Where are you from? Tell us a little about yourself!
I, like all military brats and children of circus performers, am from nowhere. And from everywhere. I was born in Vienna, Austria to a U.S. Army Colonel who was German and an adopted woman from Chicago, Illinois. Since then I’ve lived everywhere, but continue to be from nowhere. Actually this explains what Where They Bury You is really about and…oh, sorry I can’t reveal the rest of that thought. Sorry. About me? I’ve been a professor at Berkeley, an investment banker specializing in derivatives, and now a novelist while serving on several U.S. corporate boards. My passions are family, baseball, movies, and chocolate.
Tell us about your book? How did it get started?
It’s a historical fiction murder mystery based on an actual murder exactly 150 years ago, August 18, 1863, of a U.S. Marshal serving with Kit Carson in his hunt for the Navajos in the New Mexico Territory. It takes place just as the Texans and the Civil War insert themselves into the Territories’ Apache and Navajo battles, and involves a massive embezzlement scam of the government, the Church, and the Army by a group of con artists that, interestingly, also actually happened. One day, I was innocently reading Hampton Sides’ wonderful history Blood and Thunder, when I came across Kit Carson’s implausible explanation for the Marshal’s murder. Intrigued, I started researching Army Archives and biographies of the times and discovered the con and fell into the fictionalized version of what really happened that day.
How do you create your characters?
I don’t actually. I start them out I suppose, giving them a name and a role in their first scene. And then wham! They and their story take off under their own direction and internal evolution. Some evolve into complex people, some into simple villains or simpletons, and some into greyish heroes (or heroines). In this book, Lily Smoot was a minor fictional character who, to my great surprise took over the men, both good and bad, and then she took over my story.
What inspires and what got you started in writing?
I’ll take those in reverse order. About 35 years ago, I told my wife and two mutual friends that I thought mysteries were a “waste of time.” My exact words. The guy, a colleague of mine at Berkeley, amusingly asked me what I did like in fiction. I told him “characterizations.” He smiled and returned with five books. Said, “read these and then see if you change your mind.” I did, and, well, I did. After that I became a voracious reader of Elmore Leonard, Ross Thomas, Robert Parker, et. al.. Then decided when I retired from investment banking, I wanted to write murder mysteries. So, Charles inspired me and got me started, and now what inspires me is the ability to create interesting characters who can then write my stories for me.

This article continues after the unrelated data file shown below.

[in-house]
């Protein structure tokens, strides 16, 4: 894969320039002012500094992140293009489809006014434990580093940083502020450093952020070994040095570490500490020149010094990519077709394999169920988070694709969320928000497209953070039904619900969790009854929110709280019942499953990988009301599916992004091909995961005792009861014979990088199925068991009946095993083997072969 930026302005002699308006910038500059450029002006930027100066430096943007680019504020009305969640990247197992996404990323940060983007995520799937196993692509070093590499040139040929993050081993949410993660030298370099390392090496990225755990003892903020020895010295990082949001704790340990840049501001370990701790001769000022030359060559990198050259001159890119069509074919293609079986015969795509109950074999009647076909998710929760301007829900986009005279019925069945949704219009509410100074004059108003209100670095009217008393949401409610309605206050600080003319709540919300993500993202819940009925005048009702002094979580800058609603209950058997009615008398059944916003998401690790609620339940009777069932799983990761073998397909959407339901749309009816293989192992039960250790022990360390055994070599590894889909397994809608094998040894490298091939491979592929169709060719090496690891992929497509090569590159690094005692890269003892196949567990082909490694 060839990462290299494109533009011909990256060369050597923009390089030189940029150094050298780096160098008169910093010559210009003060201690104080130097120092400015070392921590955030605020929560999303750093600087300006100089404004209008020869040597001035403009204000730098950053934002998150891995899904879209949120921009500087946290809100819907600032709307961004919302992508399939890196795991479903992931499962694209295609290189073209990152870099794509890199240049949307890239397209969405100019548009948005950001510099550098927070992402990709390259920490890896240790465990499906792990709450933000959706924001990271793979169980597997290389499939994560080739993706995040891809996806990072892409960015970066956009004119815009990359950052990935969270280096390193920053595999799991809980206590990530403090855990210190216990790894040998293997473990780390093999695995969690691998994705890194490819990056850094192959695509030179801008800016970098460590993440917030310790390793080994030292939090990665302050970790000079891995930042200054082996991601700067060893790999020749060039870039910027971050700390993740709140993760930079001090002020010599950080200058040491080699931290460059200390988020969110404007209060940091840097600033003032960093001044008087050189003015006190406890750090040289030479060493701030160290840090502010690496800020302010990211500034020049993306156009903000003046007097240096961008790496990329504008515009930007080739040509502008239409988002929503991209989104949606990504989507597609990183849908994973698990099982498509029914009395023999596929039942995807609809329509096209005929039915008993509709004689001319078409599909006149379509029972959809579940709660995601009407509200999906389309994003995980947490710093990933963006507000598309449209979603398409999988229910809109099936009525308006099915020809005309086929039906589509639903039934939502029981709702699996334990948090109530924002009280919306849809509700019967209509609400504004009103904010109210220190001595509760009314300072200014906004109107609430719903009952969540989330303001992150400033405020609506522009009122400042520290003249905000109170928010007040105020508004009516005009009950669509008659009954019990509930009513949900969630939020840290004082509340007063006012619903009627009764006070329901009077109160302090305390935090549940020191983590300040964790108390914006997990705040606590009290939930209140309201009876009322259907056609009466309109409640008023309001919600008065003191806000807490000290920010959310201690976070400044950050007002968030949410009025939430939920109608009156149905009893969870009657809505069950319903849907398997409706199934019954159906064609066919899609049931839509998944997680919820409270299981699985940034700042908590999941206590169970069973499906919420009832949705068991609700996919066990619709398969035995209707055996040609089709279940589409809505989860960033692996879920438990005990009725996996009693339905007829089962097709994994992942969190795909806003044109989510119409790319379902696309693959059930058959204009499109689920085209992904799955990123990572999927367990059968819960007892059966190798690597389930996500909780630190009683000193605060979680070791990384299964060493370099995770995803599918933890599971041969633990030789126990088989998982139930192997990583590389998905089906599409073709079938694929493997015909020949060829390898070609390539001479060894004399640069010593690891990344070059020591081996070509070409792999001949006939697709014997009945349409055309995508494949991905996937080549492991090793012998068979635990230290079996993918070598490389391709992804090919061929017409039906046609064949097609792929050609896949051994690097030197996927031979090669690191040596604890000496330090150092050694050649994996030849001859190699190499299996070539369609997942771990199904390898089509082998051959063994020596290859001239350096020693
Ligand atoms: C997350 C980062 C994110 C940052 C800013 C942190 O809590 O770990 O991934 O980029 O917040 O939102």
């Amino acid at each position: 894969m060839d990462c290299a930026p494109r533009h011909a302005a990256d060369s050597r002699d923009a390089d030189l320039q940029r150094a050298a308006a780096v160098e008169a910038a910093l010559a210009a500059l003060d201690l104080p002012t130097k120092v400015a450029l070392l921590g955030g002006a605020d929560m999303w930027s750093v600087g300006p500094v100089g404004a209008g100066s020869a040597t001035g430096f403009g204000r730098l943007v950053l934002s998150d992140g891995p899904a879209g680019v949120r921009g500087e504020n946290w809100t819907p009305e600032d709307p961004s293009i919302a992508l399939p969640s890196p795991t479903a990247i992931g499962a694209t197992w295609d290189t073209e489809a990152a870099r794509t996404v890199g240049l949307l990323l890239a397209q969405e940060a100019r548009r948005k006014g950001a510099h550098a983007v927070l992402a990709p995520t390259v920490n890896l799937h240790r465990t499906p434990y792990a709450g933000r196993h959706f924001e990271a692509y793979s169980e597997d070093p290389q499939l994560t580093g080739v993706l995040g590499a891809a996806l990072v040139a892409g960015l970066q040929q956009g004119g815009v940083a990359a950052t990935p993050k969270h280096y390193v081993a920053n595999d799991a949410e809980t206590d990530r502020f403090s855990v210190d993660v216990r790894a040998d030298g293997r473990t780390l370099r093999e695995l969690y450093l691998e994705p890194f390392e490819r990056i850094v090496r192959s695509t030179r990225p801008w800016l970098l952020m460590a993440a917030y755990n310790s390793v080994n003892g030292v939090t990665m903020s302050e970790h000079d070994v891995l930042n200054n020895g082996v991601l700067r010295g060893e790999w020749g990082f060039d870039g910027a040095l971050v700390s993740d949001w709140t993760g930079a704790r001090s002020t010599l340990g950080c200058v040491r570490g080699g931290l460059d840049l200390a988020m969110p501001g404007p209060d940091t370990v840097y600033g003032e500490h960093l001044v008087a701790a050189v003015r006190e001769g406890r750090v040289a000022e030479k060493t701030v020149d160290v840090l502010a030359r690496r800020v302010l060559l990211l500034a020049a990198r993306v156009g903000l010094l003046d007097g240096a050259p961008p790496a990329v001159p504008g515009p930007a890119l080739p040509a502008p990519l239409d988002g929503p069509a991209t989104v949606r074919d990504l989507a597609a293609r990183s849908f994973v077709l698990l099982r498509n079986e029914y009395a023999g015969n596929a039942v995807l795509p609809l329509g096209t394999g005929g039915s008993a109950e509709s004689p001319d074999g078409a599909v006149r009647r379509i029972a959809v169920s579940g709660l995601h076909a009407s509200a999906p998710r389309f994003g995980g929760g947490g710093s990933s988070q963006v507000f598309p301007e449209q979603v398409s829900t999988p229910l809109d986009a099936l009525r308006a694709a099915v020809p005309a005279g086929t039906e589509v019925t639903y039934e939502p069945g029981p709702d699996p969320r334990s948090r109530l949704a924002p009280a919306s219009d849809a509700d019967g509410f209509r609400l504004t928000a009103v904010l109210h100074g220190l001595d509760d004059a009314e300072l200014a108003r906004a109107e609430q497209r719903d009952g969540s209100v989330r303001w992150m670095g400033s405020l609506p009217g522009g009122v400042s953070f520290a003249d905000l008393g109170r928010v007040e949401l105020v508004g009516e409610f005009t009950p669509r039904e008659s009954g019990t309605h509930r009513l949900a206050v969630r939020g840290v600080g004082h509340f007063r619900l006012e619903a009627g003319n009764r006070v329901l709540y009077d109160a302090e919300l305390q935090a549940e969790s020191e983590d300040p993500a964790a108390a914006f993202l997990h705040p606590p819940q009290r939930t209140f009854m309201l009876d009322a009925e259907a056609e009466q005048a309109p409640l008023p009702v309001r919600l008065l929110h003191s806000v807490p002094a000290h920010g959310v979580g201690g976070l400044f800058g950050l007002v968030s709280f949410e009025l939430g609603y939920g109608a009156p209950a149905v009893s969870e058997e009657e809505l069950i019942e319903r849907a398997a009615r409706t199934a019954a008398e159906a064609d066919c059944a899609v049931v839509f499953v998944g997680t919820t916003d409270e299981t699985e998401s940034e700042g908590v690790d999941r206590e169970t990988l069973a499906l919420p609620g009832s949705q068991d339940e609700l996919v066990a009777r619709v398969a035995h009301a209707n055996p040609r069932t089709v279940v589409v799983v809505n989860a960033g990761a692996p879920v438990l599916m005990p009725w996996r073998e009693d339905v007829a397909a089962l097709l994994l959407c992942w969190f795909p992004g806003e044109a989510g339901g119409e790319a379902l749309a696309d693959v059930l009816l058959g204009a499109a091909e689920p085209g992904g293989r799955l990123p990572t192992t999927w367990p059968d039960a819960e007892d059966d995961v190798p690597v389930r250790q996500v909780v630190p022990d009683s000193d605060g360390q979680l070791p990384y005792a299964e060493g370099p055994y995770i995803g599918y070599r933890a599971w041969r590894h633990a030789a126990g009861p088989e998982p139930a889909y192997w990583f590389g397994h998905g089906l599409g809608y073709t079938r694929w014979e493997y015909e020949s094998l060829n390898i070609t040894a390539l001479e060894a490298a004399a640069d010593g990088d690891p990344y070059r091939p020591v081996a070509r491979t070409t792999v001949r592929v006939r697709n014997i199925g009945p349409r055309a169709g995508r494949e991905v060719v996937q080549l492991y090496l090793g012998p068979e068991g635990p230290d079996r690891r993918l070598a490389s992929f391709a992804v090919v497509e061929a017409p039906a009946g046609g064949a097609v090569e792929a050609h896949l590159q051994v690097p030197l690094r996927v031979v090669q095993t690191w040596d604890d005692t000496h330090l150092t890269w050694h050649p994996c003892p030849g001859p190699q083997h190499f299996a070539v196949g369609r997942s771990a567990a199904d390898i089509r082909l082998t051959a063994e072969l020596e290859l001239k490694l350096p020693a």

Where do you write? Is there something you need in order to write (music, drinks?)
I write in my library at my desk, surrounded by books and family memorabilia. And now, that you mention it, I never write without my IPod playlist as my environment. I tried writing once after drinking, and what came out was……well, let’s just say it’s not in the book. I don’t need quiet and solitude. In fact, I am constantly interrupted by the phone, baseball news on the computer, and people wandering in for one reason or another. It’s like running a trading floor for me, constant activity. Coming in and out of the story. Pretty much like my characters I guess.
How do you get your ideas for writing?
Reading and hiking. And then, of course the characters themselves write the stories, as I said.
What do you like to read?
History of the evolution of science, western world history, history of the U.S. West. Elmore Leonard. Michael Connelly.
What would your advice be for authors or aspiring authors in regards to writing?
Yes, don’t read what other authors advise you. Don’t read “how to” books. Don’t take classes on writing. Just read every good book you can get your hands on. And then just write.
Anything else you’d like to share?
There’s a three-legged stool for enjoying a productive, fun life: 1) never lose sight of your ultimate objective; 2) do good work and lots of it; and 3) follow your passions.
About the author:
Steve Kohlhagen is a former, now retired, Economics
professor at the University of California, Berkeley, a
retired Wall Street investment banker, and is on several
corporate boards, most recently elected to the board of
Freddie Mac. While at Berkeley he authored many
economics publications, and he and his wife Gale
jointly published the murder mystery “Tiger Found”
under their pen name Steven Gale in 2008.
Kohlhagen was inspired to write his latest book
“Where They Bury You” after reading Hampton Sides’
“Blood and Thunder,” a non-fiction history of Kit
Carson and the West. Sides’ reporting of the factual
murder of Marshal Joseph Cummings on August 18, 1863 led Kohlhagen to
conduct further research on Carson and Cummings, including at the National
Archives. He also pulled from his own knowledge of the West, as the writer
divides his time between the New Mexico-Colorado border high in the San Juan
Mountains and Charleston, South Carolina.
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